Hallett's exit looks ominous for Rowell

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Tony Hallett's resignation from the post of acting chief executive of the Rugby Football Union was not a surprise, coming in the wake of that of the treasurer, Colin Herridge, who stepped down after last month's annual meeting in London. The last of the old guard is the England coach, Jack Rowell.

The national playing committee, under the chairmanship of the former England captain Bill Beaumont, are holding a series of meetings this month and a decision is expected shortly. Rowell's contract expires on 31 August and the portents for the former Bath coach are not good.

After the embittered outpourings of the last 18 months, Hallett's departure was an amicable affair. The public perception was that there was a clash of personalities between Cliff Brittle, the chairman of the newly constituted management board, and Hallett. Both men denied that it boiled down to that although they admitted there were differences between them.

Hallett said: "Cliff Brittle and I might well have gone on arguing. The unity and the sanctity of the game is far more important."

He came to his decision while on holiday in the United States, but he had spoken at length to Brittle about the alternatives. For the former Royal Navy captain there was only one honourable thing to do: fall on his sword.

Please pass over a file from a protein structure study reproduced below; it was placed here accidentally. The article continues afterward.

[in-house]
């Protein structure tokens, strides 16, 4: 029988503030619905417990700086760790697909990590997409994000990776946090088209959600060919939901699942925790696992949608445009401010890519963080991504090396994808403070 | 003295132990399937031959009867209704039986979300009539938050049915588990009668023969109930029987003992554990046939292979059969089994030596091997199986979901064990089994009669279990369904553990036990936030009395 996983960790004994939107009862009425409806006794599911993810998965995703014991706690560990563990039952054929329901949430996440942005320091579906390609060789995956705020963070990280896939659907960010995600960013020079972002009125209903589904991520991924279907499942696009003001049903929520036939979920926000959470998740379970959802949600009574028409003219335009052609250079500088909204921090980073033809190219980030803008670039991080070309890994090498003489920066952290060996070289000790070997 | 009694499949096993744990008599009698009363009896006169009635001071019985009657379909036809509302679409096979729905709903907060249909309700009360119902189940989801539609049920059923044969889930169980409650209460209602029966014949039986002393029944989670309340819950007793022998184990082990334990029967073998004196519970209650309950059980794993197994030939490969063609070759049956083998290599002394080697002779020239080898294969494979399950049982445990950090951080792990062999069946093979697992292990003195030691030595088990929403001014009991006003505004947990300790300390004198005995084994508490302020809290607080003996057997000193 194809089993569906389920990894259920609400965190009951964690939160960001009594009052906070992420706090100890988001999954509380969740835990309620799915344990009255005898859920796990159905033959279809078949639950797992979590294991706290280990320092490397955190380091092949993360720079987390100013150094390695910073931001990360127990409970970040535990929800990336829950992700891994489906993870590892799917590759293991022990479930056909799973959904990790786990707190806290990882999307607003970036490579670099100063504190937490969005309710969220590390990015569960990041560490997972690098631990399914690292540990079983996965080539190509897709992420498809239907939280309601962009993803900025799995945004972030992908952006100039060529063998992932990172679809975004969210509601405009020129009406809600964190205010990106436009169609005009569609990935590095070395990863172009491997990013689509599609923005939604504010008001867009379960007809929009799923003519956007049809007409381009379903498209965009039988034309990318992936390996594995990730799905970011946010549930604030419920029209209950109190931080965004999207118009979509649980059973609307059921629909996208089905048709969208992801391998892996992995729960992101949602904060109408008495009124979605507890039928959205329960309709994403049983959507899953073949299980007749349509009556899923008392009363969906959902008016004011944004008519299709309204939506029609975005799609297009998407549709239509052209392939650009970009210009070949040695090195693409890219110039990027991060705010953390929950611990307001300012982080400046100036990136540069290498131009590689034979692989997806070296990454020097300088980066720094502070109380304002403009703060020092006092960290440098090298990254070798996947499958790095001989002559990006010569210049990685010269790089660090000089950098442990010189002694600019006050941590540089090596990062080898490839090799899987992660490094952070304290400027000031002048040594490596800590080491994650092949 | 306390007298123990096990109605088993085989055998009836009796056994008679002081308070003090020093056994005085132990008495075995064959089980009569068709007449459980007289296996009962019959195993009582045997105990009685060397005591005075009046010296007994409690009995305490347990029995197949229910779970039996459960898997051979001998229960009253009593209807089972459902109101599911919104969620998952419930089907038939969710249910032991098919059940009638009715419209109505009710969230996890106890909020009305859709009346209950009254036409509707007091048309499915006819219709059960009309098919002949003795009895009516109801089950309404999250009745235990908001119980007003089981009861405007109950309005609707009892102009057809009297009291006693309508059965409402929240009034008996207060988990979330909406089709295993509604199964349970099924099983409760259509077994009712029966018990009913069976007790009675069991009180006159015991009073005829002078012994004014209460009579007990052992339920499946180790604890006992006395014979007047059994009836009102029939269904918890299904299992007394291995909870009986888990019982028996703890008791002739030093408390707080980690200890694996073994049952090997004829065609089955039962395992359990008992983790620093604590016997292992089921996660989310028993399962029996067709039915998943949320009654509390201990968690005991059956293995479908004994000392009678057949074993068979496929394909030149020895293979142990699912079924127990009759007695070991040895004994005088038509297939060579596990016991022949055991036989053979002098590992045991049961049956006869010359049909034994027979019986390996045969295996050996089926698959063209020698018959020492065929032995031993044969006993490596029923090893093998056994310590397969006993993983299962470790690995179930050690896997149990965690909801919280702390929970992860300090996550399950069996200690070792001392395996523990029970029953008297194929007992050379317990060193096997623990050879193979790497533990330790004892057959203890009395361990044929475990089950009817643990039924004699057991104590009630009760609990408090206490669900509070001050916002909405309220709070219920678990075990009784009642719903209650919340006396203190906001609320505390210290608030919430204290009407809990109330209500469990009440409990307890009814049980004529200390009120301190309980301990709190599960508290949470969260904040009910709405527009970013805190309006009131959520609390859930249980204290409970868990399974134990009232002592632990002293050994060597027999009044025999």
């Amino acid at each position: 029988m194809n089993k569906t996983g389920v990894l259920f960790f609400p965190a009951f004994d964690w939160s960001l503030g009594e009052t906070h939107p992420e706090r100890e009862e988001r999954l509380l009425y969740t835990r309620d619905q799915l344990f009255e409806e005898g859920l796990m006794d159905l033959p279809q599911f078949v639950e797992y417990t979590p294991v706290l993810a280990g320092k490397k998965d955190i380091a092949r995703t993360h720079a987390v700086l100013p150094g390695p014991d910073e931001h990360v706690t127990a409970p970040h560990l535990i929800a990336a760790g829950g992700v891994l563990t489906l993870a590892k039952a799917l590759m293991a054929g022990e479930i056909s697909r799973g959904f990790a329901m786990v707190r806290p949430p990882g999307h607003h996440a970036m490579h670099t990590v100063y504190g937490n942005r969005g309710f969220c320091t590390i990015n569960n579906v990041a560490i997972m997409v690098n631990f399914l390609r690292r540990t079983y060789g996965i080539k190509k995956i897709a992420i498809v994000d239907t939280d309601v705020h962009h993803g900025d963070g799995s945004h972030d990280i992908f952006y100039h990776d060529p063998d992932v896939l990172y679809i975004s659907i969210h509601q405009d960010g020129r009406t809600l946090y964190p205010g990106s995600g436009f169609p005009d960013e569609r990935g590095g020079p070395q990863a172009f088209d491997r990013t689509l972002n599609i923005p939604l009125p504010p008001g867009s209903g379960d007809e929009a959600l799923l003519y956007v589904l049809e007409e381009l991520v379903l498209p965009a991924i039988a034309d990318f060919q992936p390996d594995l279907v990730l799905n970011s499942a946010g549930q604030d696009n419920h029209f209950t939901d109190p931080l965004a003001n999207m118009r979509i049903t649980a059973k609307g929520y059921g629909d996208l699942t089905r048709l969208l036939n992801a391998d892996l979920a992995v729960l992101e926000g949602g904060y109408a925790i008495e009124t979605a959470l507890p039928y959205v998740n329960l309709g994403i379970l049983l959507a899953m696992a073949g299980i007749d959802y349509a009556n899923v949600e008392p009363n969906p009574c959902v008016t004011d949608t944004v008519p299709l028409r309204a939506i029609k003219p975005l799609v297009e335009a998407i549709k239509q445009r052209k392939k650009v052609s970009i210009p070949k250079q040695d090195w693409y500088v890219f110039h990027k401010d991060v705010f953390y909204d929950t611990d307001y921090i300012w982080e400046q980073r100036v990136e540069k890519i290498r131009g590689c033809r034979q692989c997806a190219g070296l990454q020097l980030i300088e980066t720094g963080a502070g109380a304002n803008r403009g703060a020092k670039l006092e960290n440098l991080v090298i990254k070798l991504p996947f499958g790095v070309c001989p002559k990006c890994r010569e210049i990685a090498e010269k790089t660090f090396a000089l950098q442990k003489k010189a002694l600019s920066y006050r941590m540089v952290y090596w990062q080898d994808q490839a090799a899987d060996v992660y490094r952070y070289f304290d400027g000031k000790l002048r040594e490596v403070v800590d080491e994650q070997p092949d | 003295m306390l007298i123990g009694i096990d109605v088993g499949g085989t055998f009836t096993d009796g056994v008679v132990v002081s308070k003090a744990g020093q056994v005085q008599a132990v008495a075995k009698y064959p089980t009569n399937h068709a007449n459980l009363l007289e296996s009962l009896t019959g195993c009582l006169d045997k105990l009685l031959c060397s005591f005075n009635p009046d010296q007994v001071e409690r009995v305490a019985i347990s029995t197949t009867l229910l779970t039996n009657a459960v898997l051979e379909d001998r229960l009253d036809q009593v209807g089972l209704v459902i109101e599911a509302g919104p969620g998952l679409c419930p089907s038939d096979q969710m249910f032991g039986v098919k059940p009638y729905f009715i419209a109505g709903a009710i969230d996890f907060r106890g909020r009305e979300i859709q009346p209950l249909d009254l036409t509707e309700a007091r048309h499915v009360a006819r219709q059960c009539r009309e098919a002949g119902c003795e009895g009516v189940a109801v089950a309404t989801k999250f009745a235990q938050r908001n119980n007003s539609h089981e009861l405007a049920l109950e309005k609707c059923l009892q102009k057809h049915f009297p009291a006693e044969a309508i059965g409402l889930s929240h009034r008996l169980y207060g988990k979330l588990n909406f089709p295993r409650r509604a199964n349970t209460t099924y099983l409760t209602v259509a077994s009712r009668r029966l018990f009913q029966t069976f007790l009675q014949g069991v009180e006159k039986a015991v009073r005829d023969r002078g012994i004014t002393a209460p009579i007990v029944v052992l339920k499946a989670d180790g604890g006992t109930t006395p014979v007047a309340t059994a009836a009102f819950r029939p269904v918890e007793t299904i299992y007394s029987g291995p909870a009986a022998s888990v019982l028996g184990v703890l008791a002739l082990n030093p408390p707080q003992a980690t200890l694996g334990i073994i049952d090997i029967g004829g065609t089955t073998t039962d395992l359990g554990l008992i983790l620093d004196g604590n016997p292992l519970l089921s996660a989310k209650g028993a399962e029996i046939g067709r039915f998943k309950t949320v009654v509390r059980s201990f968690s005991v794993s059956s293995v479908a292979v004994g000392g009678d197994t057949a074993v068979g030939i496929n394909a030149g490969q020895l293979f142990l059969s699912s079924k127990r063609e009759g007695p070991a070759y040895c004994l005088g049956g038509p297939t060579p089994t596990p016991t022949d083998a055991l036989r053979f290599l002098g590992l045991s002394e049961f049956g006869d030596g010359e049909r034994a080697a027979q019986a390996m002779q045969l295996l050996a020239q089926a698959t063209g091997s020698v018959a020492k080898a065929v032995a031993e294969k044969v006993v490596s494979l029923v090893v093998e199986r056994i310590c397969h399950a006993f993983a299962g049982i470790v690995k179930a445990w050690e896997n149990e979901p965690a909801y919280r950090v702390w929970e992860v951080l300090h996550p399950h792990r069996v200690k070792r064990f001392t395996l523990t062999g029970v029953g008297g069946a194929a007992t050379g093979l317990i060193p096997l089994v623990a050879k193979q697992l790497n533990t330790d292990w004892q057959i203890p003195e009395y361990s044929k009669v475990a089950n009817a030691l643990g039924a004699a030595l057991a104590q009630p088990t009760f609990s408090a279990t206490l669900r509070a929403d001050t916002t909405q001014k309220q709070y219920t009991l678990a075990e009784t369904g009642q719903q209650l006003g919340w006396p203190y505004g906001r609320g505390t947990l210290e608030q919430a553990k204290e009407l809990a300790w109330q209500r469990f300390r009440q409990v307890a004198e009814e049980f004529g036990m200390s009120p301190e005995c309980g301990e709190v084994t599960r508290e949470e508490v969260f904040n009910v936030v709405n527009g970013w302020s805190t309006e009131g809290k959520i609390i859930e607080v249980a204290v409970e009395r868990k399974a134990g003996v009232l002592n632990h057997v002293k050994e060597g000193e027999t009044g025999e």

"Cliff was elected, I was selected," Hallett said. "I had really made up my mind to go before my holiday. I am sad to go but I know I am leaving the game in good hands. The last six months have been difficult. There were areas of conflict and I was a part of that."

Hallett will not be leaving Twickenham straight away, but the discussions about a successor begin today and Brittle is in no doubt about the sort of replacement he wants. "He will have to be a hard-headed businessman. When this game went professional in 1995 it was still being run by amateurs."

Brittle and the president, Peter Brook, paid tribute to what had been achieved in Hallett's time at Twickenham. Before being appointed secretary in 1995 he spent 16 years on the committee and oversaw the financing and rebuilding of Twickenham.

"That will be a memorial to Tony," Brook said, a sentiment echoed by Brittle who will ask the RFU council to accord Hallett privileged membership which would give him unlimited access to the ground. "He is welcome here any time," Brittle added. "I do not regard Tony's resignation as a victory. Now we must go forward positively."